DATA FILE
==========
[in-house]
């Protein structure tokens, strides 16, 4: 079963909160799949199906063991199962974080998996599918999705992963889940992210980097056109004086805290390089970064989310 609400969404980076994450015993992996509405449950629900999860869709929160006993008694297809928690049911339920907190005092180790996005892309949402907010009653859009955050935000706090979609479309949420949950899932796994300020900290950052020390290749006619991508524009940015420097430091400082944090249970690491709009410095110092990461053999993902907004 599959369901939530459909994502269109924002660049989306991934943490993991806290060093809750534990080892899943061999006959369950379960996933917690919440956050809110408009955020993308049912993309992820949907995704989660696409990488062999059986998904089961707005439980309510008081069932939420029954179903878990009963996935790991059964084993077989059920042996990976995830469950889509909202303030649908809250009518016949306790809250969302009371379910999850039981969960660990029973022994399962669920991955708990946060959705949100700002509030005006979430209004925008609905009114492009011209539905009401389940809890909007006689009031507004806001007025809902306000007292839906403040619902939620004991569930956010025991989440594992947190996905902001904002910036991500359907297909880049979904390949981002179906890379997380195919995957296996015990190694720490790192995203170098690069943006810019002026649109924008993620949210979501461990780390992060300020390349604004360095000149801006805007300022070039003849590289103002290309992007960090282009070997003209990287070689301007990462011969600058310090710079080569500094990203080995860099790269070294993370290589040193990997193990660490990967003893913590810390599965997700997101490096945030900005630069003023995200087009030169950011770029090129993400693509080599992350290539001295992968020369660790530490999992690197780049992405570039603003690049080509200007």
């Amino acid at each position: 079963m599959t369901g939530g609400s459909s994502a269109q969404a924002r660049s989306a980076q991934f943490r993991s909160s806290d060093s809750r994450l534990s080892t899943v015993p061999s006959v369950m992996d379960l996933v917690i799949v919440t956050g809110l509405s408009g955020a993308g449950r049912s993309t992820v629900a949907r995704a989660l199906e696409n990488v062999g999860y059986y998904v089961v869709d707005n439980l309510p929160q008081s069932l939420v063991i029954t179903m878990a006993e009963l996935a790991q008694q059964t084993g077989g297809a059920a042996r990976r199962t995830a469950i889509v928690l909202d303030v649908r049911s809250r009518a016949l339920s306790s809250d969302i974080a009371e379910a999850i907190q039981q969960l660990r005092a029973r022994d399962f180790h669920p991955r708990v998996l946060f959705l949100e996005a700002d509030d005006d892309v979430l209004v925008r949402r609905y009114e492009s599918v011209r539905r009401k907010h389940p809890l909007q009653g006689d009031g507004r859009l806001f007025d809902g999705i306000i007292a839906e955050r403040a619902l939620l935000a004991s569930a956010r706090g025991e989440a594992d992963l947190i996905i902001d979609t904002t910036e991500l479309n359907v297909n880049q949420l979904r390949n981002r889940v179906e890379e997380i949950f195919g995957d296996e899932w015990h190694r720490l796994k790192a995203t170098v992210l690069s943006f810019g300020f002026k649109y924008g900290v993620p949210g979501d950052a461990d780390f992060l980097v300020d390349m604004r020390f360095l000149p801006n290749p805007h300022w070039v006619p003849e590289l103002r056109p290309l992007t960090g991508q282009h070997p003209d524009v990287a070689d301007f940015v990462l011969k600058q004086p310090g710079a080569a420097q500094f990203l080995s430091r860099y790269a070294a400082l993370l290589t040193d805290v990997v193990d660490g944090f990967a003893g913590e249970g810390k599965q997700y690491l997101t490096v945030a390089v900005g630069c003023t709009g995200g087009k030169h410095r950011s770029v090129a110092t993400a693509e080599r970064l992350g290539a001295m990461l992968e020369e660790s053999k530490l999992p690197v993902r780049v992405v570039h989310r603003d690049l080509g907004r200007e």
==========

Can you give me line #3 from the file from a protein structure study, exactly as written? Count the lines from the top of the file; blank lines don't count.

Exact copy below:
């Amino acid at each position: 079963m599959t369901g939530g609400s459909s994502a269109q969404a924002r660049s989306a980076q991934f943490r993991s909160s806290d060093s809750r994450l534990s080892t899943v015993p061999s006959v369950m992996d379960l996933v917690i799949v919440t956050g809110l509405s408009g955020a993308g449950r049912s993309t992820v629900a949907r995704a989660l199906e696409n990488v062999g999860y059986y998904v089961v869709d707005n439980l309510p929160q008081s069932l939420v063991i029954t179903m878990a006993e009963l996935a790991q008694q059964t084993g077989g297809a059920a042996r990976r199962t995830a469950i889509v928690l909202d303030v649908r049911s809250r009518a016949l339920s306790s809250d969302i974080a009371e379910a999850i907190q039981q969960l660990r005092a029973r022994d399962f180790h669920p991955r708990v998996l946060f959705l949100e996005a700002d509030d005006d892309v979430l209004v925008r949402r609905y009114e492009s599918v011209r539905r009401k907010h389940p809890l909007q009653g006689d009031g507004r859009l806001f007025d809902g999705i306000i007292a839906e955050r403040a619902l939620l935000a004991s569930a956010r706090g025991e989440a594992d992963l947190i996905i902001d979609t904002t910036e991500l479309n359907v297909n880049q949420l979904r390949n981002r889940v179906e890379e997380i949950f195919g995957d296996e899932w015990h190694r720490l796994k790192a995203t170098v992210l690069s943006f810019g300020f002026k649109y924008g900290v993620p949210g979501d950052a461990d780390f992060l980097v300020d390349m604004r020390f360095l000149p801006n290749p805007h300022w070039v006619p003849e590289l103002r056109p290309l992007t960090g991508q282009h070997p003209d524009v990287a070689d301007f940015v990462l011969k600058q004086p310090g710079a080569a420097q500094f990203l080995s430091r860099y790269a070294a400082l993370l290589t040193d805290v990997v193990d660490g944090f990967a003893g913590e249970g810390k599965q997700y690491l997101t490096v945030a390089v900005g630069c003023t709009g995200g087009k030169h410095r950011s770029v090129a110092t993400a693509e080599r970064l992350g290539a001295m990461l992968e020369e660790s053999k530490l999992p690197v993902r780049v992405v570039h989310r603003d690049l080509g907004r200007e």